There is little political comment in Ritson’s letters until the period of the French Revolution, other than a few snipes at both the Whigs and the Tories. Although he had his own faith, furthermore, he appears to have regarded it as a private matter and rarely passed comment on religious subjects. He was unusual, however; Britain had been a Protestant nation since the sixteenth century and Catholics were forbidden from holding public office, attending universities, or even serving in the army. The establishment was paranoid that any adherent of the Catholic religion might get close to power—Britain had after all gotten rid of its pro-Catholic monarch in 1688 and replaced him with a Protestant King and Queen, while Catholics had largely supported the Jacobite rebels in 1715 and 1745. A large part of Britain’s emerging national identity was founded upon loyalty to the Protestant Monarchy; to be a Catholic in eighteenth-century England must have felt similar to what it was like being a communist in McCarthy-Era USA.

But in 1778, Britain was fighting a war against its Americans colonies who wanted independence, and France who decided to support the Americans. Britain needed soldiers, and so the government—supported by Parliament—thought that it might be expedient to lift the ban on Catholics serving in the army as well as granting them some civil liberties, all contained in the Papists’ Act.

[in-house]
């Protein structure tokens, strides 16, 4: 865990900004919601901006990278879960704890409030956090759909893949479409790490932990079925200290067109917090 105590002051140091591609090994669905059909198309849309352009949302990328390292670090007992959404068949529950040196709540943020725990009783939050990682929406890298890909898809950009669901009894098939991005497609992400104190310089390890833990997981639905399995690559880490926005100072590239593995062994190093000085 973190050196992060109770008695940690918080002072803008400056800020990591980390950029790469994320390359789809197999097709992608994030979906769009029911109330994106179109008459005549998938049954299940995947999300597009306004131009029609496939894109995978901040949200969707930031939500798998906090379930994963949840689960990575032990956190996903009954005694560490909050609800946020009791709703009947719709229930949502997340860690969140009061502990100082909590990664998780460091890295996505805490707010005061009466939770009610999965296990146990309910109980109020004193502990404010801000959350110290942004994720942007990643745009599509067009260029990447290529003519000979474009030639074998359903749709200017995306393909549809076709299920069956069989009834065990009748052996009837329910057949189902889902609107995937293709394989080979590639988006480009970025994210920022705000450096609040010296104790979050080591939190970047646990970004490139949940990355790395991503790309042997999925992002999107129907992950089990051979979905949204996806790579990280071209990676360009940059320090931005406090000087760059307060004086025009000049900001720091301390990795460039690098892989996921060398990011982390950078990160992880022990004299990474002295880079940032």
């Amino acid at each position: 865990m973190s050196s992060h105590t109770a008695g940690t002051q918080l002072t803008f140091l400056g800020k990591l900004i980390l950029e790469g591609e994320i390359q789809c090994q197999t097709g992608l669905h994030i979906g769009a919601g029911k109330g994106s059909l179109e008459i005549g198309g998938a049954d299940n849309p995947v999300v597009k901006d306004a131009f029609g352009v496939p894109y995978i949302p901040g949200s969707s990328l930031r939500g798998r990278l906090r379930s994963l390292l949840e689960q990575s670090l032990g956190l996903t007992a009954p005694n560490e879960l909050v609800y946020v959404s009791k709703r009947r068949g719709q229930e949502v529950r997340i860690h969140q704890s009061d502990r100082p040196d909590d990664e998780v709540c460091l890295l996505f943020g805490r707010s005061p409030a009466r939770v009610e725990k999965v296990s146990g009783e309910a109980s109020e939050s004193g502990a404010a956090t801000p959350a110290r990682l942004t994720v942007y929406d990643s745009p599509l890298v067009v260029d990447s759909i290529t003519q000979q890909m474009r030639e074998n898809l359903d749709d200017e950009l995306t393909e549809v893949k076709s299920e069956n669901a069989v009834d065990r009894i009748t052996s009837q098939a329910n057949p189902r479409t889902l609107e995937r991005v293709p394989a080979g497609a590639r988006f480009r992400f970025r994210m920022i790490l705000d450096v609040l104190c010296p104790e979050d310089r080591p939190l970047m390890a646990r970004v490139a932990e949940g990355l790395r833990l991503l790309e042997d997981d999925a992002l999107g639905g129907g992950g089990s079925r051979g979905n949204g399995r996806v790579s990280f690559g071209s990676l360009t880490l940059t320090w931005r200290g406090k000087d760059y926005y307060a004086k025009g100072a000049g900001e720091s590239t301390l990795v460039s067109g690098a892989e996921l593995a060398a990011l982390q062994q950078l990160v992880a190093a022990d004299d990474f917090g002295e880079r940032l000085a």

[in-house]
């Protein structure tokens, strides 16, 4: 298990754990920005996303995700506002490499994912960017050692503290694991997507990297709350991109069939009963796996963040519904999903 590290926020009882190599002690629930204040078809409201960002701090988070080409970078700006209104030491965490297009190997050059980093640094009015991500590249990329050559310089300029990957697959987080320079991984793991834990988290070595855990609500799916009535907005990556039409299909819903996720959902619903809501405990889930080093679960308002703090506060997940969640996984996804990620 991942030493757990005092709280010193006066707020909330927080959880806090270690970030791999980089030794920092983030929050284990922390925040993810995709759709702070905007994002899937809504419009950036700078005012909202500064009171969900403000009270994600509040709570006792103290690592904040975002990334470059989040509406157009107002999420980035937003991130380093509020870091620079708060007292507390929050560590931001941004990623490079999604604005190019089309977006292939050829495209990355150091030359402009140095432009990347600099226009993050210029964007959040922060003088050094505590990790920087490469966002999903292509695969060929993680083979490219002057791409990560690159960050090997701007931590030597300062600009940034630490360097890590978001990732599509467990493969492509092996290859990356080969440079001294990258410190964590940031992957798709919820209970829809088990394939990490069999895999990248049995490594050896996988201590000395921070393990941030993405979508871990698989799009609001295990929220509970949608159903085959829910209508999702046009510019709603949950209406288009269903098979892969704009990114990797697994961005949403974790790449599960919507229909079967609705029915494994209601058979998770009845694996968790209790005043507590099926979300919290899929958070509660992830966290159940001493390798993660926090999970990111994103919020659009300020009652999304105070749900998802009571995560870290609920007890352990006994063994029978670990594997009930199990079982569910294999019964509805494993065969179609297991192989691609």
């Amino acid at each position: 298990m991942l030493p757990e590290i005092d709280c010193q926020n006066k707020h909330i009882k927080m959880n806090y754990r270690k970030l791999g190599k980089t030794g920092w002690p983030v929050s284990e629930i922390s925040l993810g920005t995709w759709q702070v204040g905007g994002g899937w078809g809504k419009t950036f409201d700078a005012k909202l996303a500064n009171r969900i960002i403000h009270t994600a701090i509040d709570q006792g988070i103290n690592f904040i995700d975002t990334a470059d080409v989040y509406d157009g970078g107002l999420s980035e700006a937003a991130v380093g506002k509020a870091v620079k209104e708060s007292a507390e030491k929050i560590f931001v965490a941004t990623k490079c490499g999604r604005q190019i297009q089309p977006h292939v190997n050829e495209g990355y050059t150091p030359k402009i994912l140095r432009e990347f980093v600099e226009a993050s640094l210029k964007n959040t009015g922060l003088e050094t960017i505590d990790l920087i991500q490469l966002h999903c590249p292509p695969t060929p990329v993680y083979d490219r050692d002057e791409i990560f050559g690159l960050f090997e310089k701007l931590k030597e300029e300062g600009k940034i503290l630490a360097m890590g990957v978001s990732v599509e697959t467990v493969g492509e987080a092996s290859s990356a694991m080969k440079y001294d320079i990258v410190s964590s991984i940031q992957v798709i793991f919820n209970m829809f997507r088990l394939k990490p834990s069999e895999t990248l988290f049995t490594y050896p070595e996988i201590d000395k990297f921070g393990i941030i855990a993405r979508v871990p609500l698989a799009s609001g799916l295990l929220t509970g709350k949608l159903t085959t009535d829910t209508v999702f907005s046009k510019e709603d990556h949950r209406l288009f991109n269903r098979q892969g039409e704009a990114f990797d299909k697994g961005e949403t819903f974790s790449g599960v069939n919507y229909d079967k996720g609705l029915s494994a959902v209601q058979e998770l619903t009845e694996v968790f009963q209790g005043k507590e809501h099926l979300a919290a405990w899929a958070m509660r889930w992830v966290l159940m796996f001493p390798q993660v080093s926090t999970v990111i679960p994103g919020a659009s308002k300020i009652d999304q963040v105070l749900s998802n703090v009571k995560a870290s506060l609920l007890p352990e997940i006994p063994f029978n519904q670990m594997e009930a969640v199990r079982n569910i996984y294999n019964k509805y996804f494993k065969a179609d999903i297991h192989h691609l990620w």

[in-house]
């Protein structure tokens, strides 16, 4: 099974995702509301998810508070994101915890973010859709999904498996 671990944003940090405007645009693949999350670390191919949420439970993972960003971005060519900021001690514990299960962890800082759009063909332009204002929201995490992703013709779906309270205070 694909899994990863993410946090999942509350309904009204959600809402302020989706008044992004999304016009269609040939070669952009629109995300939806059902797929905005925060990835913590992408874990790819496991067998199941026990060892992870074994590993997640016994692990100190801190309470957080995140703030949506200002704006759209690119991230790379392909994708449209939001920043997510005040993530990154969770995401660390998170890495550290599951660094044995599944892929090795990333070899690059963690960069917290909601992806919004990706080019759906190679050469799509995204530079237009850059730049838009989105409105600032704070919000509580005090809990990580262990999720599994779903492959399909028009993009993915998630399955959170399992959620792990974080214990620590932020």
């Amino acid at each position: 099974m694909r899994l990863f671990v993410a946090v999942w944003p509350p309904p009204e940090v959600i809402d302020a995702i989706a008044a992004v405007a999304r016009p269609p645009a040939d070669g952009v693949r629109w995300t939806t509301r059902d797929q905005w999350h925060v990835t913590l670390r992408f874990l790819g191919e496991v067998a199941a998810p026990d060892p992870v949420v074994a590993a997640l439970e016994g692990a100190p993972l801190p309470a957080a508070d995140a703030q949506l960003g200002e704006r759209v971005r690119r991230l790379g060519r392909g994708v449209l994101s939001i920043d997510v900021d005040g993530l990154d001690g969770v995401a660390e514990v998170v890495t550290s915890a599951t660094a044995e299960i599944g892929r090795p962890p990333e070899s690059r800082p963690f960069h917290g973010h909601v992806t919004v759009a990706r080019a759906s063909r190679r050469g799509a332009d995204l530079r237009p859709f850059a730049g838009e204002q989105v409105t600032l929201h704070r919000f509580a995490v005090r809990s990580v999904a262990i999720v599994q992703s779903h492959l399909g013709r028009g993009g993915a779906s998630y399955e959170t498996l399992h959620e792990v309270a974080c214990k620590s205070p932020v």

While Ritson paid no heed to what was going on in Parliament, a young Scottish nobleman named Lord George Gordon got angry. He signed up to the Protestant Association—a kind of early modern extra-parliamentary pressure group—and became its president in 1779. He petitioned King George III on numerous occasions to repeal the Papists Act, but the king just humoured him. Annoyed with the rejection of his numerous appeals, on 29 May 1780, Gordon rallied the members of his Protestant Association and marched on the House of Commons to deliver a final petition.

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Lord George Gordon

The anti-Catholic crowd grew in size and eventually numbered 60,000 people. When parliamentarians refused to debate the public’s petition, the crowd got angry and began attacking some members of the House of Lords.

Things spiralled out of control quickly.

Naturally, the young Ritson, who was very close to his mother back in Stockton—who at this point was gravely ill—sought to reassure her that he had come to no harm. After all, news still travelled fast in the Georgian era:

Grays Inn, 7th June, 1780

Dear Mother,

I am very well and am much grieved to find that you should continue otherwise, but hope to God you will soon get better of your complaint … the confusion which reigns here would have prevented me from writing sooner. A general spirit of discontent has long been increasing among the people: it has at last broken out among the lower class in London.[i]